Thursday, October 31, 2013

Kedgeree

The classic English fried rice dish. This works well with pretty much any kind of smoked fish - kippers, yellow fish (smoked haddock), smoked mackerel, or even smoked salmon.

It is as good cold the next day as it is served warm from the pan, so I usually make a big batch and pack half as the main part of a bento style lunch




Saturday, October 19, 2013

Spicy Red Tomato, Pepper and Squash Chutney

The last of the tomato and pepper plants in the greenhouse are fading now that the days are getting shorter. So we've picked what was left, ripe or no.

Time for another batch of chutney.

I've been looking at recipes for indian tomato pickles, and so whilst this recipe is based on the Red Tomato Chutney from Home Preservation of Fruits and Vegetables, I have completely changed the spices used, and substituted peppers and squash for some of the tomatoes.


Tuesday, October 15, 2013

Tomato, Garlic and Herb Bread

To go with the soup made from yesterday's stock, some savoury herbed bread.

Several years ago I bought my parents a bread machine for Xmas, and it was my Dad who took up the making of bread. The idea of adding fresh garlic to the dough is his.






Monday, October 14, 2013

Chicken Stock in the Pressure Cooker

After the Sunday roast chicken has been eaten, and the last of the meat has been pulled from the bones and lies boxed in the fridge, there is still one last meal to be squeezed from the carcass. It is time to make stock for soup.

Into the pressure cooker goes all that remains: skin, bones and cartilage. Add a quartered onion and a sliced carrot. A couple of stalks and seedy parts from green peppers. Four peppercorns, a good pinch of celery seed, a bay leaf or two.

Now pour in a couple of litres of water - enough to cover it all. Bring to the boil. Close the lid and bring up to high pressure. Let it hiss to itself over a low flame for an hour or so to leach the gelatinous proteins and minerals from the bones, to melt away the cartilaginous joint capsules into the water, to extract all the flavour possible from the last of the chicken.

When the hour is up, turn off the heat and let it stand and cool. When the pressure has released, strain through a sieve into a large bowl. Discard the solid remains, and put your stock into the fridge to chill. By the morning it will have jelled, ready to be made into soup.


Sunday, October 13, 2013

Roast Potatoes

By special request of my daughter, so she can look up how to cook roast potatoes when she's older.
Here is my method for super-crunchy roast potatoes.

Skirlie

It's a Sunday evening, and so there is a chicken roasting in the oven.

Now, to many people, roast chicken demands sage and onion stuffing. But not me. My Aberdonian ancestry means that roast chicken demands skirlie.






Saturday, October 12, 2013

Plum and Almond Tart

This gorgeous tart of lightly-cooked fruit embedded in a gooey almond sponge looks and tastes impressive, but is actually pretty quick and easy.

It's good when served warm from the oven as a dessert with cream or icecream, or when served cold to accompany a mug of coffee or tea.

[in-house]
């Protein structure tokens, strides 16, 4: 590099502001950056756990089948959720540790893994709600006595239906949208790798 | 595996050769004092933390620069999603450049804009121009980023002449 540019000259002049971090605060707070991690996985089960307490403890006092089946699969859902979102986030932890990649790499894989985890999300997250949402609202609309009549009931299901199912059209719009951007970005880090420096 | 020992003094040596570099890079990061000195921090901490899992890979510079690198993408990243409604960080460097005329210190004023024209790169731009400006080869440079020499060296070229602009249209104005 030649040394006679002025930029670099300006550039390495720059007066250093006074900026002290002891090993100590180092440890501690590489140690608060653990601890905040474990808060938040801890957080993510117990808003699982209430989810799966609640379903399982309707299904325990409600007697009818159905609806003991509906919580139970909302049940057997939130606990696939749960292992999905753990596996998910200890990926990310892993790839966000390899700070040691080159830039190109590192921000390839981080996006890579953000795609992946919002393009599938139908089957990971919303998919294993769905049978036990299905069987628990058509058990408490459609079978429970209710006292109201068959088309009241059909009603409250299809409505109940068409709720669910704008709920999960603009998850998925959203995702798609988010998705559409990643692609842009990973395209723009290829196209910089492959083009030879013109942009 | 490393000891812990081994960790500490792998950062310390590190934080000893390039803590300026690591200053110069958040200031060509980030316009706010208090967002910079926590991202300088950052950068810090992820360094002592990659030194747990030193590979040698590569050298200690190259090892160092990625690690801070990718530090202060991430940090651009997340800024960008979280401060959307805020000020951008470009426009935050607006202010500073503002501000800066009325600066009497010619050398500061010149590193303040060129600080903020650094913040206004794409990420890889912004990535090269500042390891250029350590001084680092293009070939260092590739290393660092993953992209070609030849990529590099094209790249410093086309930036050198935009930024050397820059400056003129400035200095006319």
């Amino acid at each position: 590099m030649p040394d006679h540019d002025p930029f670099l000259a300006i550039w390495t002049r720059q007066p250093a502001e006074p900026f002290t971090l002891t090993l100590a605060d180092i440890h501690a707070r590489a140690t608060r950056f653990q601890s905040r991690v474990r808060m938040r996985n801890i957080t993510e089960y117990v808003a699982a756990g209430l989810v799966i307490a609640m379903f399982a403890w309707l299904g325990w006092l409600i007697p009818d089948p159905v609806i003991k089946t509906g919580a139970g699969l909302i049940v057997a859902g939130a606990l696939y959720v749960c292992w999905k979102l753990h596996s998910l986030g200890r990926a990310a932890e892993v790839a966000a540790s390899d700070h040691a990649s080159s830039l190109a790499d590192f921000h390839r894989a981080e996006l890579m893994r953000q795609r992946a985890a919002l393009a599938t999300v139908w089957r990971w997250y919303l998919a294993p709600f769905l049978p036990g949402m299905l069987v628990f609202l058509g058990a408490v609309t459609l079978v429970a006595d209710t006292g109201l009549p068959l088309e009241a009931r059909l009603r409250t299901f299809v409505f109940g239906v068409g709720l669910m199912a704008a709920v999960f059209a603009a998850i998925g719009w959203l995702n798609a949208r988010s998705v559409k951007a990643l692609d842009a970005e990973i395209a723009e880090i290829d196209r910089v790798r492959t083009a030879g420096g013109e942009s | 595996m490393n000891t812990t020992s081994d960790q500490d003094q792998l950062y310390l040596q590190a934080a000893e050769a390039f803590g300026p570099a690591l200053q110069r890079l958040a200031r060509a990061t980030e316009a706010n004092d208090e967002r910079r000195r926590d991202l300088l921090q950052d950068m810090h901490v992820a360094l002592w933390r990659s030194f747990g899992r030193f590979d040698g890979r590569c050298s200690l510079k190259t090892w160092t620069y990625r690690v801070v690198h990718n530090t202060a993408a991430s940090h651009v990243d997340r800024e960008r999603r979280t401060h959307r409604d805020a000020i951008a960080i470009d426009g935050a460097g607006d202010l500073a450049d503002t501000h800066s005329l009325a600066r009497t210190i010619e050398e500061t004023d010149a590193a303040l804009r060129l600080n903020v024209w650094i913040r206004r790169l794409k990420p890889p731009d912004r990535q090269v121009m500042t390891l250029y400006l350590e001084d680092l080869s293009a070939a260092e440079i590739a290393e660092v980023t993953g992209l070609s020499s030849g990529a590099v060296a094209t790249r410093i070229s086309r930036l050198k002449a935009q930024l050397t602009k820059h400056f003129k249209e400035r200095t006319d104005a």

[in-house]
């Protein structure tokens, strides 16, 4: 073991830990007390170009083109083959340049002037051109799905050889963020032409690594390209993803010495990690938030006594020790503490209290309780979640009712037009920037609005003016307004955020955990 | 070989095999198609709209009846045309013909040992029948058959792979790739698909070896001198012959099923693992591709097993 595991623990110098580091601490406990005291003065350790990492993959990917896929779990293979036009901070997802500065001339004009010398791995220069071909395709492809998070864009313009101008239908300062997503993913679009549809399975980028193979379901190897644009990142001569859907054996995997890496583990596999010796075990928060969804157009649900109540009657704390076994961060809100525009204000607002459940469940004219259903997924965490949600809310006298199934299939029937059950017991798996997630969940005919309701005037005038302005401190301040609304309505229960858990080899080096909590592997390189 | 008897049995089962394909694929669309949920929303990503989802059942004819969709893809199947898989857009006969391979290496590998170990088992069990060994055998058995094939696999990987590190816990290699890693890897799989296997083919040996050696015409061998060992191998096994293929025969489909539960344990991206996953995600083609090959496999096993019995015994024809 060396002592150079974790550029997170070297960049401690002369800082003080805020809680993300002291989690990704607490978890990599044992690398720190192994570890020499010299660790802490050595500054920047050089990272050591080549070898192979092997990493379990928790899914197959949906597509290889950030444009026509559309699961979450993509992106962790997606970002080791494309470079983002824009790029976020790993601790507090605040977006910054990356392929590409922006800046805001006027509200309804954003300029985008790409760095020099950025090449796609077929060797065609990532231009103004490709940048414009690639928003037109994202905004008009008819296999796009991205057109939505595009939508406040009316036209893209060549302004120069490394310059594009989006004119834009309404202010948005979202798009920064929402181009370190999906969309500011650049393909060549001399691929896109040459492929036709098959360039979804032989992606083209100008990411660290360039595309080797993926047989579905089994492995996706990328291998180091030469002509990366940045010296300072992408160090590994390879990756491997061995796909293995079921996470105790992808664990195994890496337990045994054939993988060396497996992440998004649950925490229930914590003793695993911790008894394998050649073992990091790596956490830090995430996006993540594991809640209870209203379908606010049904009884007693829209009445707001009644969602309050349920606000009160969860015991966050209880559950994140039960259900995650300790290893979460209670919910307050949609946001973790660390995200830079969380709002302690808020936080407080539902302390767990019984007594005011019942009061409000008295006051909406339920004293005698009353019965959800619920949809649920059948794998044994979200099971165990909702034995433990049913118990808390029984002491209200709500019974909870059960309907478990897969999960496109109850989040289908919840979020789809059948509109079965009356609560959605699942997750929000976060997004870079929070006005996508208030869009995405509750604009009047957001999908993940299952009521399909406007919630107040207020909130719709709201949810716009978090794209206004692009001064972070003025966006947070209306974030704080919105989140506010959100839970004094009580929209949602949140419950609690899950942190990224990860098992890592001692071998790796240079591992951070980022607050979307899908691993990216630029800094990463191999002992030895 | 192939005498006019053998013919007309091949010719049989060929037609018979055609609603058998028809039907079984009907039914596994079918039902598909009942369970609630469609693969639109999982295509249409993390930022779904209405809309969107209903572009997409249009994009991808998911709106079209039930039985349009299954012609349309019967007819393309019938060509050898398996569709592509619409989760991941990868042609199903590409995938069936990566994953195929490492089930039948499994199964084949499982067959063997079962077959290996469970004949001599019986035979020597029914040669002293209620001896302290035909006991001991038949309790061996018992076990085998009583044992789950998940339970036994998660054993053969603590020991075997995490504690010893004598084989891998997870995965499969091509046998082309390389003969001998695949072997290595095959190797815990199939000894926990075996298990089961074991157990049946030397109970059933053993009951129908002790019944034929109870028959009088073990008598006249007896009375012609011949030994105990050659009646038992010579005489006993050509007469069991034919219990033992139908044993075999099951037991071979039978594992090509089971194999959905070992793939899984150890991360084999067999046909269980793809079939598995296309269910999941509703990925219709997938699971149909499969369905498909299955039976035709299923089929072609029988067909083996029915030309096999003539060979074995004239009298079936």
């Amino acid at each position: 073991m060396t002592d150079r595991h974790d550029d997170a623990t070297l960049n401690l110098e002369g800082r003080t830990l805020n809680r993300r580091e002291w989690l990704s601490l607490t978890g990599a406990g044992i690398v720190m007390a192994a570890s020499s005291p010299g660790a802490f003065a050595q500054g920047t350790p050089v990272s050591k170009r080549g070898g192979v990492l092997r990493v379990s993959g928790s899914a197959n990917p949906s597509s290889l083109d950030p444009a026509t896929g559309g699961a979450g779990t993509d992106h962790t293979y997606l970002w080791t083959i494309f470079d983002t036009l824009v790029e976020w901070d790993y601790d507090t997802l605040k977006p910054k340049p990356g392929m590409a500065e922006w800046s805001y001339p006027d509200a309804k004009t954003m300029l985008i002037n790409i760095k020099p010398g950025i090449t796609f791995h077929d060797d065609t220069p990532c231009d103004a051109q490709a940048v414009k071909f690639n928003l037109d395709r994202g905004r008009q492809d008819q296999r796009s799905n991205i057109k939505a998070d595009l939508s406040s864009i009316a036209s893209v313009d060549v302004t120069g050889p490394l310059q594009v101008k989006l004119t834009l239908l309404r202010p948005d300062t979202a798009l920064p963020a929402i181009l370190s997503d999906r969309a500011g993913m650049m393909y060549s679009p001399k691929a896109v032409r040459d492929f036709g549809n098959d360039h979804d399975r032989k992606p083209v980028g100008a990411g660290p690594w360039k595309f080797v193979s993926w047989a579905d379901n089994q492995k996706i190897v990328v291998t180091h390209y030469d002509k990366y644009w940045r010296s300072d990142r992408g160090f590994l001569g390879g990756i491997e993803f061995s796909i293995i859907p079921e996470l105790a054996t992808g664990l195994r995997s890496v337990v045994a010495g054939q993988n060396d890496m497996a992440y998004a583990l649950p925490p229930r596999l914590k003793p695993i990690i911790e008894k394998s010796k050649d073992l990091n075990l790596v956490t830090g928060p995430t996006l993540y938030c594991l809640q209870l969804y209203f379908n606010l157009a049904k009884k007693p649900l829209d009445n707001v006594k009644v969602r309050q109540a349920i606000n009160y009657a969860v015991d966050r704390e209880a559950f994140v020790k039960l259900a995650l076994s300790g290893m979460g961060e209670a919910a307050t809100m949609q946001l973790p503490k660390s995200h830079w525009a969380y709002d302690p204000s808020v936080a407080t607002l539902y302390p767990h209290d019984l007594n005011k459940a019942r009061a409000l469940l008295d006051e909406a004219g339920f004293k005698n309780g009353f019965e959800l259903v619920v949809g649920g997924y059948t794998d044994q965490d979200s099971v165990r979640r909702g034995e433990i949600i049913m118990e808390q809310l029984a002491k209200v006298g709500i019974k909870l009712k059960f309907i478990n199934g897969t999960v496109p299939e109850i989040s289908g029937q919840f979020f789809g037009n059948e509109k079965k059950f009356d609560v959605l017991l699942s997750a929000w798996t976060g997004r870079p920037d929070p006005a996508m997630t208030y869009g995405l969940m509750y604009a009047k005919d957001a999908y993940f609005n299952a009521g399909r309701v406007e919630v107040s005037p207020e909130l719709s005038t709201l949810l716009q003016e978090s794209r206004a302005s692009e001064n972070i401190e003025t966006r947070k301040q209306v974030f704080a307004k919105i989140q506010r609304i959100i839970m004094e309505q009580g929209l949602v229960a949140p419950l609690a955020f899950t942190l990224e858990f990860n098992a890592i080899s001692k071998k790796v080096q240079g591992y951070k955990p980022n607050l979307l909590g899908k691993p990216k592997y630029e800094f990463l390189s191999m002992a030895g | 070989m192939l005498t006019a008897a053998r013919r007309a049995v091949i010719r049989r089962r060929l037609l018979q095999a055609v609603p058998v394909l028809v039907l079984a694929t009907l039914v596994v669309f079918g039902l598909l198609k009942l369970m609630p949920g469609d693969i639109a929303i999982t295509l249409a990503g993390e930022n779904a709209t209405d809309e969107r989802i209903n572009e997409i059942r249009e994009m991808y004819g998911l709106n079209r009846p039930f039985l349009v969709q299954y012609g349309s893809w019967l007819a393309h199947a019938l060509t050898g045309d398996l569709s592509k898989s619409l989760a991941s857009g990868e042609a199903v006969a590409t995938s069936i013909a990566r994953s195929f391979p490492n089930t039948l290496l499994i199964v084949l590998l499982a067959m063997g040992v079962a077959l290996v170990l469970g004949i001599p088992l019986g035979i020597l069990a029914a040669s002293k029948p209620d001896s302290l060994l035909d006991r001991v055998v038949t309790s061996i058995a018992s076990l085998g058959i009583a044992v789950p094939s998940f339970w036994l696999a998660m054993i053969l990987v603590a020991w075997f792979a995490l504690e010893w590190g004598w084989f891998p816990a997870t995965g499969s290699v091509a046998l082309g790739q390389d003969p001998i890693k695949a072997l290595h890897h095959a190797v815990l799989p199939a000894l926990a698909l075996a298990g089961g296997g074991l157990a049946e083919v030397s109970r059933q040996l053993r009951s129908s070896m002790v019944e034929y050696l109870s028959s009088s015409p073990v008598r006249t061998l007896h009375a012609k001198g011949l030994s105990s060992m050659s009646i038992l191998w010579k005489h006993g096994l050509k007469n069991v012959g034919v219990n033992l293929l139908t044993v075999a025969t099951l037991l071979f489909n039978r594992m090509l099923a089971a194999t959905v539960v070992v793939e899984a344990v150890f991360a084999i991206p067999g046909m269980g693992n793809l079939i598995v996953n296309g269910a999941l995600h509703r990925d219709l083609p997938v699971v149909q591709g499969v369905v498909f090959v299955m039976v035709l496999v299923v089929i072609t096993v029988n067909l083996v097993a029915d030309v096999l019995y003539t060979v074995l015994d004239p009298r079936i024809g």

Instead of plums, try apricots or ripe dessert pears instead.


Sunday, October 06, 2013

Empty Jar Generating Lemon Loaf Cake

If you have been making much in the way of homemade jam or pickles, you may well have hit the point where you have things you could jam or pickle, but a shortage of jars.

Once you have already hit on all your neighbours, co-workers, friends and family for their empty jars, then there are places that will happily sell you empty jamjars and lids - prices vary from over a quid each (!) down to about 37p if you are prepared to buy by the hundred.

Alternatively, you can wander into any branch of Tesco/Sainsburys/Asda and pick up jam jars with lids for a mere 22p or so each. The catch is that they come filled with a free helping of cheap lemon curd, which you will need to empty out first.

Just scooping it out and throwing it away just seems like ... an unnecessary waste. So some way of using up lots of lemon curd is needed.

Lemon Curd wine would seem a little ill-advised due to the egg content (though at least one person seems to have tried to do that).

And then I found this recipe for a Lemon Loaf Cake on a forum post.

Using up lemon curd at the rate of 1 jarful per loaf, this quick to mix loaf cake is perfect for when you need a few more empty jars in a hurry. The cake freezes well, perfect for later use as trifle sponge, or just to have a cake in the freezer for emergencies.

  • 100g softened butter
  • 75g sugar
  • 175g Plain Flour
  • 3 tsp Baking Powder
  • 2 eggs
  • 1 jar of cheap lemon curd
Grease a 2lb loaf tin and line with a strip of greaseproof paper.
Preheat the oven to 200C.
Measure all ingredients into a large bowl and whisk together with an electric whisk until it forms a light and fluffy cake batter.
Pour the mixture into the loaf tin, smooth out the top, and bake for 40-45 minutes until the loaf is golden on top and a skewer poked into the middle comes out clean.
Cool in the tin for a minute before turning out onto a wire rack and peeling off the paper. Let cool completely before slicing.

Update:

I have also tried making this as a lemon and ginger cake, adding 2 tsp ginger and 1tsp cinnamon to the mixture.

Update 2:

Replacing the jar of lemon curd with a jar of value marmalade, and replacing a couple of tbsp of flour with cocoa powder makes a decent chocolate orange loaf.

Update 3:

Though not quite in the original spirit of emptying a jar of cheap jam... I found Korean Honey Ginger Tea in the local Chinese Supermarket - it consists of finely grated candied root ginger in a sugar/honey syrup flavoured with cinnamon and yet more ginger. Substituting 450g for the jar of lemon curd yields a deliciously moist and fierily gingery cake!